Fighting Dragons

Many people would agree with me that the first year of marriage is particularly tough if you did not for whatever reason live together for a considerable period of time before tripping down the aisle.   Hubby and I did not co-habit before settling down to a life of marital bliss adventure.  I don’t regret it but it certainly made for a very interesting first year. We had one of those whirlwind, paperback romances and since I was (mostly) raised by a hard-as-nails staunch Catholic grandmother it went without saying that my knight in shining armour would get his princess only with a wedding band and a promise.

He married me thinking I was a great catch.  I think so to 🙂 but unfortunately love has a way of blinding you to a few pertinent facts. For example he thought I could cook.  It had something to do with the fact that I lived a sheltered life in an ivory tower with my gran who just happened to be an amazing cook.

The truth was I was no domestic goddess. ( I like to think that this has changed)

This fact barely had an impact on our relationship but what did surprise me was how my new husband could not understand why I needed a room of my own not to sleep in of course, but to daydream and write. He could not fathom why, when we weren’t working, I didn’t want to be with him all the time.

Why are you locked up in the spare room? What are you writing about?  

Steven Pressfield in his classic Do The Work! Overcome Resistance and get out of your own way writes that our enemies are:

1.  Resistance (fear, self-doubt, procrastination, addiction, distraction…)

2.  Rational thought (artists should work from instinct and intuition not from logic)

3.  Friends and Family

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The problem with friends and family, Steven Pressfield writes, is that they are invested in maintaining us as we are.  The last thing  we want is to remain as we are.

It took my husband a while to accept my need for space and creative expression.  A long while.  Even today he will occasionally opine that “time is fleeting and we won’t be together forever” because he is a dear and romantic heart but I need to write, to doodle, to dream in privacy.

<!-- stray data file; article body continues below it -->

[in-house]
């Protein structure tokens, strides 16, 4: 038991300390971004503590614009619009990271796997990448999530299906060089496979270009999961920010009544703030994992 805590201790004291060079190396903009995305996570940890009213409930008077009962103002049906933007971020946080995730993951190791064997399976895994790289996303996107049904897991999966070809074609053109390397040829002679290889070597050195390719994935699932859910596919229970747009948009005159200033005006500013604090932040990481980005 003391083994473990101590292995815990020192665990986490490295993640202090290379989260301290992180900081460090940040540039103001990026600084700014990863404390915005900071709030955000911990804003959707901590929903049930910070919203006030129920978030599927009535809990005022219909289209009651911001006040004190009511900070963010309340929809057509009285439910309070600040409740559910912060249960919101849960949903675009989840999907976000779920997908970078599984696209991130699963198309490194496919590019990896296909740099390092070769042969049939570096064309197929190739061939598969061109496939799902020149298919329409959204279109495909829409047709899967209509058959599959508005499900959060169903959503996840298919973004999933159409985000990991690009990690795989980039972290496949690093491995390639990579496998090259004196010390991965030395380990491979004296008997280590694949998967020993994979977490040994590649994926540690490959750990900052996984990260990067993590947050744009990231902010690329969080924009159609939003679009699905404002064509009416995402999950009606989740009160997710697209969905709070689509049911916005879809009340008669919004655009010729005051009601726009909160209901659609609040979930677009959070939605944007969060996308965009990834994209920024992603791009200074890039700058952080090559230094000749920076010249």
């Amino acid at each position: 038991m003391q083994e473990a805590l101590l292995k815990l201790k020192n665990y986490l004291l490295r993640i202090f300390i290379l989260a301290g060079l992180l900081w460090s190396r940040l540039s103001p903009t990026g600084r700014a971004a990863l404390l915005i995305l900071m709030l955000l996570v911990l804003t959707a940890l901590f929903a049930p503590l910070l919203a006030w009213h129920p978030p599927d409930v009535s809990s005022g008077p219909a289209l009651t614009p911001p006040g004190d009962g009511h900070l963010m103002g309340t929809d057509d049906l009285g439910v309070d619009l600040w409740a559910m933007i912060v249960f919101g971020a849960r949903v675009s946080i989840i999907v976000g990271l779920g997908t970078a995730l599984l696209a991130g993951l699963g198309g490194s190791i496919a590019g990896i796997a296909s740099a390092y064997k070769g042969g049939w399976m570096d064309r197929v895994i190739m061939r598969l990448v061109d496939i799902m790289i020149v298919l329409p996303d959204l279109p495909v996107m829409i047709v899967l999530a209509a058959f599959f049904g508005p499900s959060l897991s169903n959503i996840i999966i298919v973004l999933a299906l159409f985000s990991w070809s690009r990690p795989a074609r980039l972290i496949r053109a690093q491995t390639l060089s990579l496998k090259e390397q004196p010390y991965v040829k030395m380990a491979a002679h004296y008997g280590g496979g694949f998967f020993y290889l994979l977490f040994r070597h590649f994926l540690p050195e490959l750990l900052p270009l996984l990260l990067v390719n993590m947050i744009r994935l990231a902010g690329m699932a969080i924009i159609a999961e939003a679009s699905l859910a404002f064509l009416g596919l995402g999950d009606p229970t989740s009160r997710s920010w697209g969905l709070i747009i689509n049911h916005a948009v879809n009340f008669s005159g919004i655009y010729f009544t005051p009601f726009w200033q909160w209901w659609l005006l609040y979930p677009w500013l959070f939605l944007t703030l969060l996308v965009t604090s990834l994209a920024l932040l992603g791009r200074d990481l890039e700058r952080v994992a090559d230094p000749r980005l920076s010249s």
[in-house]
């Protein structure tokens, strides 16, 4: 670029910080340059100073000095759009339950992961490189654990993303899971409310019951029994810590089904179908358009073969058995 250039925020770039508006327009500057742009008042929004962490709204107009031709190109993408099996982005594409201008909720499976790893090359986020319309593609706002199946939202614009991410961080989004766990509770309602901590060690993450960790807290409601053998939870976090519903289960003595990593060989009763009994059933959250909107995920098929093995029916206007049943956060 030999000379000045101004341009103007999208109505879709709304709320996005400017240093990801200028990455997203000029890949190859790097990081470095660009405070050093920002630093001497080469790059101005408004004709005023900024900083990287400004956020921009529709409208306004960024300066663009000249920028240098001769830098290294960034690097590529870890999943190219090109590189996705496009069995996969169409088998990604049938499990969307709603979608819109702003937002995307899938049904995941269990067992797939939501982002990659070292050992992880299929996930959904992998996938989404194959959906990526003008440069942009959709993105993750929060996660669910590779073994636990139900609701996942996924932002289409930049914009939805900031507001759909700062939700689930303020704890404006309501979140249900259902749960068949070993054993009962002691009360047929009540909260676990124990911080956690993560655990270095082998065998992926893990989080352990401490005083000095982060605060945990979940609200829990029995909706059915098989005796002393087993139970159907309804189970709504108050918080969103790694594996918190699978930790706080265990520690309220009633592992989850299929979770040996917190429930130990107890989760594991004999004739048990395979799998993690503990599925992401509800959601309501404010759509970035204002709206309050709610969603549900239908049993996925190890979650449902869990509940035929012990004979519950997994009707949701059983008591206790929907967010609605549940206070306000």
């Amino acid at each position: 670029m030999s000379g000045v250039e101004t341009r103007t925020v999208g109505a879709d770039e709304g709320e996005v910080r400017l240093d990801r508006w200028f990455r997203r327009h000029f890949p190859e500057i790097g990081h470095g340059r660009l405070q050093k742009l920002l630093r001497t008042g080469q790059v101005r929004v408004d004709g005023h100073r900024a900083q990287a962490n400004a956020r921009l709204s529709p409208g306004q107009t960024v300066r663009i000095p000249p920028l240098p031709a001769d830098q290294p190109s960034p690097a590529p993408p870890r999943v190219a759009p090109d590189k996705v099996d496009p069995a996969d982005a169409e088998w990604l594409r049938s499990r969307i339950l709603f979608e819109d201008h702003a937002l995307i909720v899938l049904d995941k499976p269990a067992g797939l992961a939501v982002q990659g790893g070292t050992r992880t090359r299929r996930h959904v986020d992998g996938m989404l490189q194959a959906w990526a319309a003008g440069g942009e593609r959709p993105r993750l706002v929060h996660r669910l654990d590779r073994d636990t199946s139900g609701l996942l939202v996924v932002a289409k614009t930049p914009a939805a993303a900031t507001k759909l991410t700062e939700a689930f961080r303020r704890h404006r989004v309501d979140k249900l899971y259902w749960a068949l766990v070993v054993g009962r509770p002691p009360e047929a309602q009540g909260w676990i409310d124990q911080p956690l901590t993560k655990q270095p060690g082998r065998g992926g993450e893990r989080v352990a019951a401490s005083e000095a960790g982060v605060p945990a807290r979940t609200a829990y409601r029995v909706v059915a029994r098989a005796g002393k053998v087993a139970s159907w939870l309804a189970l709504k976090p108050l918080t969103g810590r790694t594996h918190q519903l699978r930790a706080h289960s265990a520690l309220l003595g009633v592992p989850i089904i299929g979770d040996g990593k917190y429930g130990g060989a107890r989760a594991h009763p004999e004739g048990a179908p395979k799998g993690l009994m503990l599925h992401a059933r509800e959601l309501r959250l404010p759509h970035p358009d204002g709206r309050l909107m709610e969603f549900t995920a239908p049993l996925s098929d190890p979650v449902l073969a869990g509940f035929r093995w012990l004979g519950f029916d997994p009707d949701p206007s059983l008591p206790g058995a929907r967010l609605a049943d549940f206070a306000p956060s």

Who or what are your dragons?

 

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7 thoughts on “Fighting Dragons

  1. I find it hard enough to live with myself, let alone anyone else 😉 But of course there is hubby who used to be like your hubby until he realised that I wasn’t going to give up my passion for anyone or anything 😀

  2. It must be hell being married to a writer. My husband says I often don’t hear him. He talks to me and gets no response whatsoever. It’s become a running joke now, but the truth is, when I’m writing I can block the entire world out. I doubt I’d hear a bomb explode. Terrifying really. I can completely relate, Yolanda x

  3. I totally can relate with having my own space. Up till now, I didn’t have that luxury and quite frankly it made me very upset and sad at times. I often found ‘my spot’ in nature but weather and mood didn’t always make that possible.. Now I am so happy to have a room of my own. I believe women really need to have a private place to retreat from time to time.

    Fighting dragons..tell me about it :/ Taming your dragons into allies is a constant interaction between inner and outer world. Not an easy one but I’m already starting to befriend them 😉

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